If there’s one good indication the economy has finally turned a corner, it’s that there is less competition for pool service professionals in the commercial sector. When the market crashed, some pool builders abandoned their construction practices and focused on servicing lucrative commercial pools. Now that homeowners again are demanding new pools and renovations, some in the service trade report an exodus of builders-turned-techs.

“It’s opening a void in the commercial side,” said Todd Starner of Starner Brothers Pools Inc. serving Bradenton, Fla.

Commercial accounts make up a full one-third of his business. How does that compare with last year?

“That’s the first time it’s ever been a full third of my business,” said Starner, who also serves as president of the Independent Pool & Spa Service Association.

Confident in the economy, homeowners are sprucing up their pools and springing for automation equipment, helping to get 2015 off to a stellar start, Starner said.

But with a more pool-friendly marketplace comes increased competition — not all of it legal. Techs report more unlicensed activity this year than last. That’s why some service pros plan to combat unlicensed undercutters this season by targeting affluent clientele who are more prone to hire — and buy from –—qualified contractors.

Ana Labosky realized she couldn’t compete with lowball bidders offering $50-a-month services. So the owner of Aqua Nita Services in Pompano Beach, Fla. has been backing out of routine maintenance and now focuses more on selling and servicing smart-phone-controllable automation equipment, such as variable-speed pumps, salt generators and heaters.

“This is a different homeowner that has this type of equipment,” Labosky said. These more affluent customers are more likely to pay their bills and call for repairs.

Likewise, Texas faces a glut of new service companies, drawn to opportunities in the Lone Star State’s ever-sprawling cities.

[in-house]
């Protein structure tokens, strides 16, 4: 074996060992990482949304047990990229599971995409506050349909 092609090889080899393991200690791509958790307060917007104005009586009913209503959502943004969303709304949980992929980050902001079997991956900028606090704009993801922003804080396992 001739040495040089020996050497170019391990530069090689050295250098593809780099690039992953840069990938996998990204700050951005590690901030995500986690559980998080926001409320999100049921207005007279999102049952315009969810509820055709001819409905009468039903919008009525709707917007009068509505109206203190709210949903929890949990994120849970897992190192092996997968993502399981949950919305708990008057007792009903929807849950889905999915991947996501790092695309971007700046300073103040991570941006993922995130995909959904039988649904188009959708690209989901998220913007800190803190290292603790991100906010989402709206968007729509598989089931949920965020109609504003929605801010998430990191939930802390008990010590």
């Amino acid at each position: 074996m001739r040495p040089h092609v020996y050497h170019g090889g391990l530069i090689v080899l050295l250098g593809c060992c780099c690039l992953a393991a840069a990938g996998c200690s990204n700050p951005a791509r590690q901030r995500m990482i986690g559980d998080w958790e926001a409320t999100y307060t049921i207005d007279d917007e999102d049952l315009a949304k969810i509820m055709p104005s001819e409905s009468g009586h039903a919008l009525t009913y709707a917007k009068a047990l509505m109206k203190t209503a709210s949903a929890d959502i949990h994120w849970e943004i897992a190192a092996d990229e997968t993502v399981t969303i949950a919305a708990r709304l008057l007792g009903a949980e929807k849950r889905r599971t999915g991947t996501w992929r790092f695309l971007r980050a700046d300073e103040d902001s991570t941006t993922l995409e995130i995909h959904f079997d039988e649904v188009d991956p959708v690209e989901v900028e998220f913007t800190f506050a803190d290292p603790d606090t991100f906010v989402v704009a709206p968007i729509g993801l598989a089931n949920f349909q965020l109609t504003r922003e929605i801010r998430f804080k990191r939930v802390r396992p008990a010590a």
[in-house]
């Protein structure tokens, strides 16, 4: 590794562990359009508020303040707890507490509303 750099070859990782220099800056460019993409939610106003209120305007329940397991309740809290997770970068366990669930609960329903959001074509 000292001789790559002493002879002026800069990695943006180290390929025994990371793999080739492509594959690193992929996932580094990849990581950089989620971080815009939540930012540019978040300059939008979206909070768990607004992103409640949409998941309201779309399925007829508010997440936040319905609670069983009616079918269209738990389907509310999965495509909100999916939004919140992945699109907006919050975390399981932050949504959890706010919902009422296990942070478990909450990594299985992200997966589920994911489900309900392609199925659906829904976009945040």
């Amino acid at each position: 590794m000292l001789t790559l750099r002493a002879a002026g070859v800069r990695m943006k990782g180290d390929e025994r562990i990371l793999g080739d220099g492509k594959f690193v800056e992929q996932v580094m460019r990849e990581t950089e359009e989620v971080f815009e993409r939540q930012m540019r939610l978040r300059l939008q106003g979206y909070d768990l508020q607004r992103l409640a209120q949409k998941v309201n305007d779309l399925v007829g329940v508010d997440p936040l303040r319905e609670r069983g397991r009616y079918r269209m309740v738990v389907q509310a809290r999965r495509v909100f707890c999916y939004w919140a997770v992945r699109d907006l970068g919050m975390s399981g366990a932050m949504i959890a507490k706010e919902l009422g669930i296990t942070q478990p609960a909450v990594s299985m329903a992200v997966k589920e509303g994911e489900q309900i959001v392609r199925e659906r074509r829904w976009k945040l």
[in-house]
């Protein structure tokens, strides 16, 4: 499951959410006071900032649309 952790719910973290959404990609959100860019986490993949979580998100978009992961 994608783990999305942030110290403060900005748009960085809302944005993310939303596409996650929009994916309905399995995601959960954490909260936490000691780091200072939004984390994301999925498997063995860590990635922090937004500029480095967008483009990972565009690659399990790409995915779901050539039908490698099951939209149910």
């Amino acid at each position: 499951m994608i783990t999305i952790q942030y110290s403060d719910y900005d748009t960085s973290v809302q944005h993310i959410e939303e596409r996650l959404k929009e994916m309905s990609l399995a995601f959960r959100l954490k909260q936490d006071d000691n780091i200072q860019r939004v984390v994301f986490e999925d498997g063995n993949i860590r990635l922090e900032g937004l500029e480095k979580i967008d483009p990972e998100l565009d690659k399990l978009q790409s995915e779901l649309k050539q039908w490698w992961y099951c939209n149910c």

“I’ve probably seen 200 to 300 start-ups in the last five years,” estimated Todd Swearingen, owner of G&S Pool and Spa Services in south Austin.

Whether they’re legal or not is difficult to say. In Texas, pool service providers only need a Residential Appliance Installers License to work on equipment. If they’re maintenance only, no license is required. But at the very least, many of them are uneducated, which has its benefits. Swearing is frequently called to fix another pro’s shoddy work.

“There’s a lot of opportunity to make pools work that don’t work,” he said.

In California, the drought is generating opportunities to service pools with water-wise equipment.

Ray Johnson, the owner of Ray’s H20 Purification System in San Diego, anticipated that water districts in the Golden State eventually might restrict homeowners from refreshing their pools by draining and refilling. So last November he invested in a mobile filtration unit. The trailer houses a generator, filters, injection tanks, ultraviolet rays and industrial-sized membranes that filter water to its purest state. Pools are never drained empty; dirty water comes in as clean water returns to the pool.

Johnson purchased the system as a complement to his 9-year-old service firm from Pool Services Technologies. The San Marcos, Calif.-based company has sold eight units in recent years, citing the drought as the main motivator. Johnson’s booked six weeks out and has an existing customer-base to tap.

“I have 70 clients,” he said. “I should be able to talk them into it.”